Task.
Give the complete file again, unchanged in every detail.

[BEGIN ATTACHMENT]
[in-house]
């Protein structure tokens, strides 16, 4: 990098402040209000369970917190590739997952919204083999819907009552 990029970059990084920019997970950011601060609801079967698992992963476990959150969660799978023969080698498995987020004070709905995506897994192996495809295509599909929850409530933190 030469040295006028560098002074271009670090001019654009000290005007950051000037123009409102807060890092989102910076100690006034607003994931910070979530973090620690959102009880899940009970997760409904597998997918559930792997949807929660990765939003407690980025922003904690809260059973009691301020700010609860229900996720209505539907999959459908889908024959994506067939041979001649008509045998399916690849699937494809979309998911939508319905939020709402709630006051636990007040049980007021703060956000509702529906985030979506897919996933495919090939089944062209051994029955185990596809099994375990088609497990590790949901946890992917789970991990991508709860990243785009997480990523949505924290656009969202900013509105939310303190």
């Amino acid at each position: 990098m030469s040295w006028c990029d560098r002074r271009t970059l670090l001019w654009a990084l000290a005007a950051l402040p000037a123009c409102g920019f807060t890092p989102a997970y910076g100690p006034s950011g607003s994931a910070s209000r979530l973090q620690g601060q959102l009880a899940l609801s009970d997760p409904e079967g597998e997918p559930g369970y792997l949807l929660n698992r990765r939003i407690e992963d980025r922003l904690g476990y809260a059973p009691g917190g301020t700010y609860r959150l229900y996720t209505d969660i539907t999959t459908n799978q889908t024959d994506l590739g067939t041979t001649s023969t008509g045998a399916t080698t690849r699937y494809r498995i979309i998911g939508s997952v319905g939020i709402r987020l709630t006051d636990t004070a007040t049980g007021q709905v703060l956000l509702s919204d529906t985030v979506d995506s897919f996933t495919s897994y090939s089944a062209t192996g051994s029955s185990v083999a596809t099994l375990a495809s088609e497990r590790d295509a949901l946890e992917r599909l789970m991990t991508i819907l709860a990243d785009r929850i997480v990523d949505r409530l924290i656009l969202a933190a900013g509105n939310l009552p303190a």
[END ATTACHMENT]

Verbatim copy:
[in-house]
């Protein structure tokens, strides 16, 4: 990098402040209000369970917190590739997952919204083999819907009552 990029970059990084920019997970950011601060609801079967698992992963476990959150969660799978023969080698498995987020004070709905995506897994192996495809295509599909929850409530933190 030469040295006028560098002074271009670090001019654009000290005007950051000037123009409102807060890092989102910076100690006034607003994931910070979530973090620690959102009880899940009970997760409904597998997918559930792997949807929660990765939003407690980025922003904690809260059973009691301020700010609860229900996720209505539907999959459908889908024959994506067939041979001649008509045998399916690849699937494809979309998911939508319905939020709402709630006051636990007040049980007021703060956000509702529906985030979506897919996933495919090939089944062209051994029955185990596809099994375990088609497990590790949901946890992917789970991990991508709860990243785009997480990523949505924290656009969202900013509105939310303190």
């Amino acid at each position: 990098m030469s040295w006028c990029d560098r002074r271009t970059l670090l001019w654009a990084l000290a005007a950051l402040p000037a123009c409102g920019f807060t890092p989102a997970y910076g100690p006034s950011g607003s994931a910070s209000r979530l973090q620690g601060q959102l009880a899940l609801s009970d997760p409904e079967g597998e997918p559930g369970y792997l949807l929660n698992r990765r939003i407690e992963d980025r922003l904690g476990y809260a059973p009691g917190g301020t700010y609860r959150l229900y996720t209505d969660i539907t999959t459908n799978q889908t024959d994506l590739g067939t041979t001649s023969t008509g045998a399916t080698t690849r699937y494809r498995i979309i998911g939508s997952v319905g939020i709402r987020l709630t006051d636990t004070a007040t049980g007021q709905v703060l956000l509702s919204d529906t985030v979506d995506s897919f996933t495919s897994y090939s089944a062209t192996g051994s029955s185990v083999a596809t099994l375990a495809s088609e497990r590790d295509a949901l946890e992917r599909l789970m991990t991508i819907l709860a990243d785009r929850i997480v990523d949505r409530l924290i656009l969202a933190a900013g509105n939310l009552p303190a």